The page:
The term Individual Psychology (Adler, 1932) is often misunderstood.  In his theory, Adler stressed the unity or indivisibility of the person, and thus he named it Individual Psychology.  The term “individual” was used to focus on the whole individual at a time when others, like Freud, were focusing on a divided and therefore conflictual personality.  In other words, the word ‘individual” differed significantly from Freud’s concept of duality where everything is in conflict, such as the id, ego, and superego or the conscious, subconscious, and preconscious.  Instead, Adler developed a holistic theory of psychology that emphasized the unity of the individual working toward a goal (Ferguson, 2000a).  This holistic approach, along with other fundamental components, characterizes contemporary Adlerian Psychology.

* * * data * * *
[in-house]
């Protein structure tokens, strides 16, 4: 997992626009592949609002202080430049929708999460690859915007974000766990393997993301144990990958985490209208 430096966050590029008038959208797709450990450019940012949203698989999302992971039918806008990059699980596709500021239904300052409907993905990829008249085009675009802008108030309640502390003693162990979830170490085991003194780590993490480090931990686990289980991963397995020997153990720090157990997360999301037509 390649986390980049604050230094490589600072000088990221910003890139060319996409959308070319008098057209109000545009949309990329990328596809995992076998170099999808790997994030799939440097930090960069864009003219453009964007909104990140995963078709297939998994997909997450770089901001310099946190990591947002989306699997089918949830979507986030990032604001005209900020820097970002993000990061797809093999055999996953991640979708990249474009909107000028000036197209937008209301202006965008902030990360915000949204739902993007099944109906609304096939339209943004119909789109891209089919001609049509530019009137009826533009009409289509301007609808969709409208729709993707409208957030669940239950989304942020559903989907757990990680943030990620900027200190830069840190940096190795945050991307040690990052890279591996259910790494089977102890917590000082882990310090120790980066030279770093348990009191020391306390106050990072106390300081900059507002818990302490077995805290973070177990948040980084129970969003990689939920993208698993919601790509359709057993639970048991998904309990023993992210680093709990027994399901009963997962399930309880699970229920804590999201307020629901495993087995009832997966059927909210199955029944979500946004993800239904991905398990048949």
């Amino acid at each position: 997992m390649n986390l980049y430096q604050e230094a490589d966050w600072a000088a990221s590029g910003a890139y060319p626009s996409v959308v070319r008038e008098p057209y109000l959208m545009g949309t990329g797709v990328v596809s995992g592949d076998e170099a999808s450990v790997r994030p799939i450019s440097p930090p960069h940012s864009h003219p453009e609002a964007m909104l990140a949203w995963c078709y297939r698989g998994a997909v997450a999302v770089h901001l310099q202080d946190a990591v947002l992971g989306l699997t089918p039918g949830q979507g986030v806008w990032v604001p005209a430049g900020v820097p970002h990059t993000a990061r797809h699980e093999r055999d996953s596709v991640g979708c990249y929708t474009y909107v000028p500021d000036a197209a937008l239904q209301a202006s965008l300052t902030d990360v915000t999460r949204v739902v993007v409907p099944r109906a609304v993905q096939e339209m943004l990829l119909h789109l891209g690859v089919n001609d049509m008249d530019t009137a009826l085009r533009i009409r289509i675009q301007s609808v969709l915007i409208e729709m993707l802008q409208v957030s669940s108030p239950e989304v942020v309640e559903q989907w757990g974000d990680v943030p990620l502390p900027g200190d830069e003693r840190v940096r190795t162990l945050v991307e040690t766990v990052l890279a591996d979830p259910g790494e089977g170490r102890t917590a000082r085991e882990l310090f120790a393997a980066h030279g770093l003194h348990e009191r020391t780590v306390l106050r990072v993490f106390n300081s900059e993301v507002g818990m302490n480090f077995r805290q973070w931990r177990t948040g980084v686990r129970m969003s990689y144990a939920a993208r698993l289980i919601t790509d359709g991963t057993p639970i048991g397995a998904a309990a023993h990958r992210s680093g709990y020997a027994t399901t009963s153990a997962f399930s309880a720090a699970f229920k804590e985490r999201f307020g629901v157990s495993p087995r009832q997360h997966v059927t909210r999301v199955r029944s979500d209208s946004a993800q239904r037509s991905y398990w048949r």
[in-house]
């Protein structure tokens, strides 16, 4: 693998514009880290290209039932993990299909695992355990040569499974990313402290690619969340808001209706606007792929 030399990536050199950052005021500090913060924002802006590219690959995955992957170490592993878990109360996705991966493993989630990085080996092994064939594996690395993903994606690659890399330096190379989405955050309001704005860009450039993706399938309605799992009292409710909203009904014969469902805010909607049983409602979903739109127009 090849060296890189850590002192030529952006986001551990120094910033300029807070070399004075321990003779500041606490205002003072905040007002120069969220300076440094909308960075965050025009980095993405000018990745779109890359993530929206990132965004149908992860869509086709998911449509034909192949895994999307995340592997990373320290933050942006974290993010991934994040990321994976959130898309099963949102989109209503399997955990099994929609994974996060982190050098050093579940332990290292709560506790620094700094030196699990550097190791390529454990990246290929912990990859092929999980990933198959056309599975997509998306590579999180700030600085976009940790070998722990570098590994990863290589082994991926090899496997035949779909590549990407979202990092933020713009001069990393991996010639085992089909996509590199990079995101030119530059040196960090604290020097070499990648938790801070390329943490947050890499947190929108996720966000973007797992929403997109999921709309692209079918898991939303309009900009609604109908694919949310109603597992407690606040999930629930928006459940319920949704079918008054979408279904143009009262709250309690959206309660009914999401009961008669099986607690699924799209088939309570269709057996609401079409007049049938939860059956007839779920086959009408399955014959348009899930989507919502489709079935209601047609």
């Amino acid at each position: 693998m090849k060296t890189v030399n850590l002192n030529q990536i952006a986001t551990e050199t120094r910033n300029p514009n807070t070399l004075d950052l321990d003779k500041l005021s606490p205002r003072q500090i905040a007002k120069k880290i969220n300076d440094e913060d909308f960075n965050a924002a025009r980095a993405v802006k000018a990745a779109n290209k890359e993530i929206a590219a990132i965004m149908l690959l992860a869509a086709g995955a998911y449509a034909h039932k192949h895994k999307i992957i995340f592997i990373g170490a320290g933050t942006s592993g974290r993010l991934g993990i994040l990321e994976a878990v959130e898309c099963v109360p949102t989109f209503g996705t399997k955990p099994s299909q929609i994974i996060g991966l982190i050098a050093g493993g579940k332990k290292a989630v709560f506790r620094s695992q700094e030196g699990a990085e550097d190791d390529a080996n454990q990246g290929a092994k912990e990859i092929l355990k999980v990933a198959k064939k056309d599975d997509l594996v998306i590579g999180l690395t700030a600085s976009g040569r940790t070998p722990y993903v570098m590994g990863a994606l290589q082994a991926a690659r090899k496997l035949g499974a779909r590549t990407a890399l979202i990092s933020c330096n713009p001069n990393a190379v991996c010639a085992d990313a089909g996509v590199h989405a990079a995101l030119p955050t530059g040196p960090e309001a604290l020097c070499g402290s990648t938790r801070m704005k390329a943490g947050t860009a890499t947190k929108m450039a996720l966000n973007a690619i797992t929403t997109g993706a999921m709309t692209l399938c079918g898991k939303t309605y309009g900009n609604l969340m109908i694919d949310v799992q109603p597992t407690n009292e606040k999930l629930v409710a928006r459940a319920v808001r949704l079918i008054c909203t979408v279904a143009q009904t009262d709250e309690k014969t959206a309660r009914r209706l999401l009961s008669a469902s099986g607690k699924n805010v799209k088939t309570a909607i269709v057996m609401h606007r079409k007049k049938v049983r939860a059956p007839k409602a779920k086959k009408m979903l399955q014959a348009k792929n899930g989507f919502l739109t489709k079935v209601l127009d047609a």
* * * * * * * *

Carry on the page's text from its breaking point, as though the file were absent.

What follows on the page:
Alfred Adler was born on February 7, 1870, in a small suburb of Vienna (Ellenberger, 1970).  He was Hungarian by birth and later became a citizen of Vienna, Austria.  Alfred was the second son in a family of six children, not counting two who died in early infancy.  Interestingly enough, his older brother’s name was Sigmund.  Alfred seemed to view Sigmund as someone who was always ahead of him, a true “first born” with whom Alfred felt he could never catch up.  Later in his life another Sigmund (Freud) would also seem to serve as a rival.  Despite the rivalry in childhood between Alfred and his brother, they seemed to remain friendly toward each other as adults.